Robert Scholl, Mayor in Ingersheim-Altenmünster from 1917 to 1919

By Hannes Hartleitner and Giselher Technau

Robert Scholl was born on April 13, 1891 in Weiler Steinbrück near Geißelhardt (today's Mainhardt) and died in 1973 in Stuttgart. He became a well-known person in contemporary history, not only as the father of the Scholl siblings who were executed in 1943, but also because the intellectual and moral bonds which he established with his children had a definite impact on their thinking and actions. It is no wonder that Hans Scholl wrote this to his parents in December, 1937 during his pre-trial confinement: "Only now do I wholly feel the wish of my father, which he held for himself and which he passed on to me: to do something great for humanity . . ."

Robert Scholl, at age 26, found employment in June, 1917 in Ingersheim-Altenmünster in the area of administration. The year before, he had married Magdalene Müller, who had been educated in Schwäbisch Hall as a nurse. The couple had hardly moved into their new home in Schollenberg 6, when Inge, their first daughter, was born. After Robert Scholl was almost unanimously elected to the office of mayor of Ingersheim-Altenmünster in September, 1917, there appeared to be nothing which stood in the way of a longer stay in this community. Soon the family increased in size, as son Hans was born in September, 1918.

In 1964, Robert Scholl recalled that the whole community joined in the celebration of Hans' birth in Schollenberg 6 in Ingersheim: he was greeted on this earth with firecrackers. "Even the beginning of the ceasefire was consummated on the day of his baptism, November 11, 1918. He seemed to be a blessed child of luck." That which Robert Scholl experienced as a day of joy was certainly for most of the rest of the Germans an unlucky day, as the end of WWI meant-counter to what was expected at its beginning in 1914-the end of the monarchy and the submission to the entente. The convinced pacifist Robert Scholl, who until 1917 had served as a sanitation sergeant in Ludwigsburg, had no patience for the nationalistic circles who believed in the cultivated myth of the "undefeated army" which had been betrayed by a "dagger thrust into its back."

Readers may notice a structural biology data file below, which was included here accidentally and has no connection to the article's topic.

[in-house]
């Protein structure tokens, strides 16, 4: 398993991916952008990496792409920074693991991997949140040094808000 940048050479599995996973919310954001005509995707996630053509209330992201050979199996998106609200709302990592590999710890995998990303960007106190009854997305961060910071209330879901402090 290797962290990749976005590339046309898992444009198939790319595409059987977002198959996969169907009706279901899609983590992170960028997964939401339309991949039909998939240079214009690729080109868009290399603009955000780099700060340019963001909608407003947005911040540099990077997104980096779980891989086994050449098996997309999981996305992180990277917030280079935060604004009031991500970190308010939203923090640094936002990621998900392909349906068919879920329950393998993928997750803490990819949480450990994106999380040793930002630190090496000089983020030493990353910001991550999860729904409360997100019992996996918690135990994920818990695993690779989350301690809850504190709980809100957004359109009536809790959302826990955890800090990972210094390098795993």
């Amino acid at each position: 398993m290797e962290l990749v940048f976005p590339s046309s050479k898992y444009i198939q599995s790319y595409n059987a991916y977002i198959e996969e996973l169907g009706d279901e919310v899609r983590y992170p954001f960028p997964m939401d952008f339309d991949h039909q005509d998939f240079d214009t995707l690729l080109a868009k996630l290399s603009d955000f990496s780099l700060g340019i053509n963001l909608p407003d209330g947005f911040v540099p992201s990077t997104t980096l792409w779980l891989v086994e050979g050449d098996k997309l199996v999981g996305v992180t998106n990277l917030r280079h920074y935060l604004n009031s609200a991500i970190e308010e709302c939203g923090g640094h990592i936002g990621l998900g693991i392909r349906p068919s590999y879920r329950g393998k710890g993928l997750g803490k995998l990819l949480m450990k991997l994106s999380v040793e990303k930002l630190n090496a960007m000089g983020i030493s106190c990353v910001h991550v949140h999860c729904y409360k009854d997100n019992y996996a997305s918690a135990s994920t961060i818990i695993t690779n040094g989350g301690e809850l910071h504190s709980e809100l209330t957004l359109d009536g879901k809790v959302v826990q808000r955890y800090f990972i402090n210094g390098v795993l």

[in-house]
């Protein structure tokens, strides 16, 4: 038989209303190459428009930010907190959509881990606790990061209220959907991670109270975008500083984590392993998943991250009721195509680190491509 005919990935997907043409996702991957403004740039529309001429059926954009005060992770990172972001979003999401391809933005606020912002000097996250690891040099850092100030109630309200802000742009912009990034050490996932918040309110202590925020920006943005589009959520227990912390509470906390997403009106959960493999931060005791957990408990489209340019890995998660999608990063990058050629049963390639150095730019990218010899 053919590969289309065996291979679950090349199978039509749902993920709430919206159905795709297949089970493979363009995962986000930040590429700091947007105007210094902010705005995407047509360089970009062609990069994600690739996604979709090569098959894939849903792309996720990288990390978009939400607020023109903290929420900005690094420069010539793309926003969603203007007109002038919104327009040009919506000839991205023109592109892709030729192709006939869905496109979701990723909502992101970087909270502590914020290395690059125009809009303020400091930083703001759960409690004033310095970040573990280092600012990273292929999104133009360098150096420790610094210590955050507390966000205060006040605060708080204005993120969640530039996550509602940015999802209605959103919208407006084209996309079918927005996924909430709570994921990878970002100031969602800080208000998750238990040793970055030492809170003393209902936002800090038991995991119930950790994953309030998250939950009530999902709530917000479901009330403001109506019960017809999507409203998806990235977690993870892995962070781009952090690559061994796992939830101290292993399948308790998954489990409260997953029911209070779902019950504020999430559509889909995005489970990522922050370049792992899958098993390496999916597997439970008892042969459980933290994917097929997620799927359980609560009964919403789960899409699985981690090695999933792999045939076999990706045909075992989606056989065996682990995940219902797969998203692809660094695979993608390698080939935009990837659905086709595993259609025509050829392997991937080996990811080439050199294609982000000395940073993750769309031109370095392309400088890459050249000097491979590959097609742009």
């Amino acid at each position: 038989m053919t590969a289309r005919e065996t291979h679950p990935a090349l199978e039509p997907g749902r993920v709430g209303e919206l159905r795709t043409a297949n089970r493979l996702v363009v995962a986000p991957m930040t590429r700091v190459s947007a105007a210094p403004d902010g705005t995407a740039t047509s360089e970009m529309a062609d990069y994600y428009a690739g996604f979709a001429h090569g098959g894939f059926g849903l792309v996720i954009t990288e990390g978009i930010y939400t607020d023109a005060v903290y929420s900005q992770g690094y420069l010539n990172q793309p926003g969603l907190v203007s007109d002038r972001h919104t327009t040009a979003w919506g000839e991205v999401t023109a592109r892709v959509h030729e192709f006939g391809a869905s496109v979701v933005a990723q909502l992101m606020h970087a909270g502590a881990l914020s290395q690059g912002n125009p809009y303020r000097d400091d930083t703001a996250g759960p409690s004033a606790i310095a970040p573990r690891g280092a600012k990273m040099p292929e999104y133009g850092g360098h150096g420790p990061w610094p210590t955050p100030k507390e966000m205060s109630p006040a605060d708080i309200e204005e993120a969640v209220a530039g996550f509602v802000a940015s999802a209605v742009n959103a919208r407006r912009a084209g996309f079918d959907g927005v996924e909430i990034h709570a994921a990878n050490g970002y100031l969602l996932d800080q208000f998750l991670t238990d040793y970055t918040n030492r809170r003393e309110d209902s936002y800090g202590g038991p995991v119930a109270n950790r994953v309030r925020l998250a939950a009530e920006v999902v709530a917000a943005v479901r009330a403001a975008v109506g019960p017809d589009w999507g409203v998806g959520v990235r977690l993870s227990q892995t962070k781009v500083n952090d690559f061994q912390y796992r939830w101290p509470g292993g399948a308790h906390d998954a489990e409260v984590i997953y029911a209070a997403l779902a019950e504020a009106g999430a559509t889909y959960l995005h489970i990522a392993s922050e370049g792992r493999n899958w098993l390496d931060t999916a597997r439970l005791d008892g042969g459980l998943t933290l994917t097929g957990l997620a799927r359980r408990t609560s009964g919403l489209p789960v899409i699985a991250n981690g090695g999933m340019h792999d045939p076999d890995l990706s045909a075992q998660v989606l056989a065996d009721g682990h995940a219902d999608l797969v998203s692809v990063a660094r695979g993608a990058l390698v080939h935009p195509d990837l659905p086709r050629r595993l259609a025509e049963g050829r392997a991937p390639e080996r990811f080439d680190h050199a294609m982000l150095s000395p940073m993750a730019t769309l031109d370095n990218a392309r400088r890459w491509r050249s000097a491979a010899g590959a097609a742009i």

After the war was lost, the returning soldiers had to become integrated into the working world. Among them was Eugen Grimminger, who, like Robert Scholl, had attended the School of Administration in Stuttgart before WWI had begun. Like Robert Scholl, Grimminger stepped into a position in December, 1918, as an official in municipal government. In addition to a similar education, Robert Scholl and Eugen Grimminger had something else in common: Eugen Grimminger was convinced that war should never again take place. Grimminger shared these thoughts in the novel Rosel Steinbronner's Love ("Rosel Steinbronners Liebe") and allowed the protagonist Robert Sürry-whose first name, by no accident, is the same as Robert Scholl's-to dramatically discover that "war took on continually atrocious forms. Ruinous sacrifices were demanded . . . And war continued, bringing death and destruction ignoble to humanity."

In 1943, during interrogation by the Gestapo, Eugen Grimminger admitted to having "official contact" with Robert Scholl since 1918. He stressed, however, that Robert Scholl "was a keen idealist who was always concerned with the welfare of his family. He always tried to do his best for people with whom he came into contact." This personal evaluation shows that Eugen Grimminger also had private contact with the Scholls and their children in Ingersheim. In 1945, Grimminger admitted to Robert Scholl that he indeed "gave money to Little Hans (!)." Essentially, both young men were social-outsiders after WWI, as neither of them was submissive to authority nor allegiant to a church, and not supporters of the revolutionary events which preceded the Weimar Republic. Grimminger gives Robert, the hero in his novel, bold thoughts and lets him dream of the ideal country which is surely to come. Two opposing visions of the future are found in the novel: on the one hand "time will come when the differences between people will disappear, where people accept each other as brothers". On the other hand, many people "will forget the difficult and horrible happenings. And as time passes, the old addiction to power and grandeur will become alive again, and war will once again take place where millions will die and fall into madness."

During the agitated times of the years 1918-1919, there were enough problems which troubled Mayor Scholl in his job in Ingersheim-Altenmünster. For decades, the affluent and reputable father and son of the Haf Family were "Farmer/Mayor" and executed the duties for the town. Now came the first professional administrator from the outside, who was seen as a perfectionist, whose "smell from the stall" was missing, and who was not interested in the village talk in the local inn. Robert Scholl even conflicted with the dignitaries. In January, 1920, after the Scholl Family had already left Ingersheim, a teacher in the school in Altenmünster was upset because Scholl had prevented neglected children from being taken from their mother and placed in a home. The mother of the children, "quite a female hyena" had attracted attention through her "continuous daily complaints about the school, church, mayor, etc." The teacher believed that the reason for the sympathetic social behavior of Robert Scholl lay in the fact that "the communist-mayor Scholl aided such low-class people and prohibited every possibility to interfere."